Are all motors operational?
Bridge Conductors and Collectors
Are there any exposed electrical components?
Check the Festoon System
Are batteries working properly?
Are all covers secured?
If you notice any issue with the holding brake, wire rope, sheaves, or hook it is recommended that you contact a supervisor and end any operations for the crane.
When it comes to construction of all types, cranes are some of the most important pieces of machinery ever created. Many of the homes we live in, buildings we work at, and some of the world’s most famous architecture and construction rely on cranes to be built. While there are a wide variety of cranes produced today, the concept of cranes to lift objects dates back thousands of years. Here is a brief overview of the history of cranes:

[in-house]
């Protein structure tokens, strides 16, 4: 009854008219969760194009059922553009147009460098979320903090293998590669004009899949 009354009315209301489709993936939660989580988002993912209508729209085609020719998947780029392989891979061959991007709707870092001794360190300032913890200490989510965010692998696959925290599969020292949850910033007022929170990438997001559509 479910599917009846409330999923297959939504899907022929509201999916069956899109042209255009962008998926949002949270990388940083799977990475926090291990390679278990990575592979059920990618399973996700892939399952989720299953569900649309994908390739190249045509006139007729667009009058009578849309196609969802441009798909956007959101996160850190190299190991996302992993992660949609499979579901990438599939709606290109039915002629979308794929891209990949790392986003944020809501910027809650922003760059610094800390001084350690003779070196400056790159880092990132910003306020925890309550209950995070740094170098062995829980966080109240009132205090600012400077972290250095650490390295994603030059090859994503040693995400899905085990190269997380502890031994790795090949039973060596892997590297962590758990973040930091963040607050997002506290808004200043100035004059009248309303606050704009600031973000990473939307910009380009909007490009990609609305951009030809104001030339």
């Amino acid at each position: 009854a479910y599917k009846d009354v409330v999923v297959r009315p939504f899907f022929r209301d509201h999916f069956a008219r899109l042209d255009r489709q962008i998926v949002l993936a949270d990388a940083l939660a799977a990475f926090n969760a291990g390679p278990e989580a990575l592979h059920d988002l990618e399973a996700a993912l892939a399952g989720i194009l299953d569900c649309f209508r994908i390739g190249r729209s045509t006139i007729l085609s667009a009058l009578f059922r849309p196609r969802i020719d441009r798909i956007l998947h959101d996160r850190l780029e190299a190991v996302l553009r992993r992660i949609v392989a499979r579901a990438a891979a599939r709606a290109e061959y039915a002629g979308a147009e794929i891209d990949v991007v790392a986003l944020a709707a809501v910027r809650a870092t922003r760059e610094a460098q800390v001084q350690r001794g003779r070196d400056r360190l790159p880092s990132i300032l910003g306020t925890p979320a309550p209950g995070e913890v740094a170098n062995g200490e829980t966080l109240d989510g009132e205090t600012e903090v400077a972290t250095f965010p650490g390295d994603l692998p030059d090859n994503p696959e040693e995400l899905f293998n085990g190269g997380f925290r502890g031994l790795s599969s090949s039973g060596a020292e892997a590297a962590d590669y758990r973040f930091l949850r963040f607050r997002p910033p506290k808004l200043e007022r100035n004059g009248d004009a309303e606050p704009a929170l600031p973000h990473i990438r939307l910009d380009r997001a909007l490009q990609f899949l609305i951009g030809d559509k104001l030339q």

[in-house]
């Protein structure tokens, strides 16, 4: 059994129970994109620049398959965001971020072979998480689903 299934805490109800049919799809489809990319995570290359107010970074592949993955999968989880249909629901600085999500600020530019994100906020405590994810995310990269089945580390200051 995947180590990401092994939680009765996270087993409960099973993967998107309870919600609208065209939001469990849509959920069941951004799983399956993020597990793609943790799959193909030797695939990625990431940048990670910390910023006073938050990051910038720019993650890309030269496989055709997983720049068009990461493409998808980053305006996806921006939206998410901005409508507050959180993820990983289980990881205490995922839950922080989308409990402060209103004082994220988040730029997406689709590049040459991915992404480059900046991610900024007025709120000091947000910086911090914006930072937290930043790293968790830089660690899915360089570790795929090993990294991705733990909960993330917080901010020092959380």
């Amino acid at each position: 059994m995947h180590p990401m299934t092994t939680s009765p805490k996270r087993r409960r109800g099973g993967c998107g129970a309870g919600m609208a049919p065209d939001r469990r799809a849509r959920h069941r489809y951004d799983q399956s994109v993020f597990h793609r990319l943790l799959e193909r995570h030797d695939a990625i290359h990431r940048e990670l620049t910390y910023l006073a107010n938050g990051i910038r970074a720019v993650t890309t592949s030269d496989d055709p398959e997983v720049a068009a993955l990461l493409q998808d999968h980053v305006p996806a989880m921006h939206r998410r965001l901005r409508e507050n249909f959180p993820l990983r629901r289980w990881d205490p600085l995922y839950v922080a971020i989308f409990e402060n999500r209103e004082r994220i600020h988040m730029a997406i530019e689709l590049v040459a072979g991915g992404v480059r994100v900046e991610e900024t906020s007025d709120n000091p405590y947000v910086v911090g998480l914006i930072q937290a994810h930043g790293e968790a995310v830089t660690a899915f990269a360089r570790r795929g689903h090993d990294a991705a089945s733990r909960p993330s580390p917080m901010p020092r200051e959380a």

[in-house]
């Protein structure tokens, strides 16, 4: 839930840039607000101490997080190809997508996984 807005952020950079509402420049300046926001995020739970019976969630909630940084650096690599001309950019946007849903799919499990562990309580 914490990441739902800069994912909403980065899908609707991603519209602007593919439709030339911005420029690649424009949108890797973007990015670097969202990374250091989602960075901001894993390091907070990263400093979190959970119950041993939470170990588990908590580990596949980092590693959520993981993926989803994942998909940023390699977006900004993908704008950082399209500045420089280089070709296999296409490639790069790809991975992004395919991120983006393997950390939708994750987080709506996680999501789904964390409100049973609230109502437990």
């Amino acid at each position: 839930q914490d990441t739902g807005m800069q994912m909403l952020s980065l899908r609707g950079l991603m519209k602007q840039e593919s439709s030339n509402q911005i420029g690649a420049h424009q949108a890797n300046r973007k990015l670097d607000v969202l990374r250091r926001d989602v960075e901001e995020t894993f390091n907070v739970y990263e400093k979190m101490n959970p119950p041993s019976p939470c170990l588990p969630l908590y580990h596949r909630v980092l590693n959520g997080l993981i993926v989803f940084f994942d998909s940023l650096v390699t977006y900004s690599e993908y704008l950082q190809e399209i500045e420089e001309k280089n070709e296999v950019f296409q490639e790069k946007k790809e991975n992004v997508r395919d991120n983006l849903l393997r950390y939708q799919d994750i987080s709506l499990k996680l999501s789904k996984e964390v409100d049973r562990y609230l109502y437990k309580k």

The First Greek Cranes
In ancient history, large objects required thousands of people push and pulling objects to be moved vertically. Using ropes, logs under objects for rolling, and ramps were used instead of cranes. The first evidence that we have that suggests cranes were used in any construction capacity are marks left on stone blocks showing evidence of clevises and lifting tongs in Greece around 515 BC.
While there is evidence that pulleys and winches were used around this time period, the first written evidence describing early cranes is attributed to work done by Aristotle sometime around 350 BC. It is likely that the rise in popularity of using pulleys and winches was that it allowed less man power to move large objects compared to the thousands of people needed in Ancient Egypt.
Ancient Roman Cranes
While pulleys and winches were developed in Ancient Greece, they rapidly grew in use during the Roman Empire as construction rates increased and new technology was needed during Ancient Rome’s fast expansion. Ancient Romans took the work used by Greeks and continued to develop it further, creating very large pulley-cranes.